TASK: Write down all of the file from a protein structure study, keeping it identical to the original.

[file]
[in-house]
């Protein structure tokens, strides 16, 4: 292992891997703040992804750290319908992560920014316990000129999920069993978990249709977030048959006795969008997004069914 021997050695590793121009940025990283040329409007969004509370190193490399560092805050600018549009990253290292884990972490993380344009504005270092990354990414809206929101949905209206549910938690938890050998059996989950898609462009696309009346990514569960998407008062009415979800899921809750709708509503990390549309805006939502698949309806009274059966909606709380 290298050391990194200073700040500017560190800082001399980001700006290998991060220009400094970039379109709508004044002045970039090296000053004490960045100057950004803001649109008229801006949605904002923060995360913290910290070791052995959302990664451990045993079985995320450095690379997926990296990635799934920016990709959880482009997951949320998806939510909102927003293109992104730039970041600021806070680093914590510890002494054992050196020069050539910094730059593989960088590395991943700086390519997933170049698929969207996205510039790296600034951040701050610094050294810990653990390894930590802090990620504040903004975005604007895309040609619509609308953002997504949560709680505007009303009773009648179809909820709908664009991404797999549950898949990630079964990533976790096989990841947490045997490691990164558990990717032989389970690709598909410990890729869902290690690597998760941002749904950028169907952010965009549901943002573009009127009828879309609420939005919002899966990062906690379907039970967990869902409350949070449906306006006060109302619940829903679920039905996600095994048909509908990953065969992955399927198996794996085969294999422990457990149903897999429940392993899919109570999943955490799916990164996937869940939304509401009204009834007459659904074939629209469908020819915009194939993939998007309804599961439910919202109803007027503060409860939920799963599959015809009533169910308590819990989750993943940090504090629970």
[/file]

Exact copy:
[in-house]
């Protein structure tokens, strides 16, 4: 292992891997703040992804750290319908992560920014316990000129999920069993978990249709977030048959006795969008997004069914 021997050695590793121009940025990283040329409007969004509370190193490399560092805050600018549009990253290292884990972490993380344009504005270092990354990414809206929101949905209206549910938690938890050998059996989950898609462009696309009346990514569960998407008062009415979800899921809750709708509503990390549309805006939502698949309806009274059966909606709380 290298050391990194200073700040500017560190800082001399980001700006290998991060220009400094970039379109709508004044002045970039090296000053004490960045100057950004803001649109008229801006949605904002923060995360913290910290070791052995959302990664451990045993079985995320450095690379997926990296990635799934920016990709959880482009997951949320998806939510909102927003293109992104730039970041600021806070680093914590510890002494054992050196020069050539910094730059593989960088590395991943700086390519997933170049698929969207996205510039790296600034951040701050610094050294810990653990390894930590802090990620504040903004975005604007895309040609619509609308953002997504949560709680505007009303009773009648179809909820709908664009991404797999549950898949990630079964990533976790096989990841947490045997490691990164558990990717032989389970690709598909410990890729869902290690690597998760941002749904950028169907952010965009549901943002573009009127009828879309609420939005919002899966990062906690379907039970967990869902409350949070449906306006006060109302619940829903679920039905996600095994048909509908990953065969992955399927198996794996085969294999422990457990149903897999429940392993899919109570999943955490799916990164996937869940939304509401009204009834007459659904074939629209469908020819915009194939993939998007309804599961439910919202109803007027503060409860939920799963599959015809009533169910308590819990989750993943940090504090629970």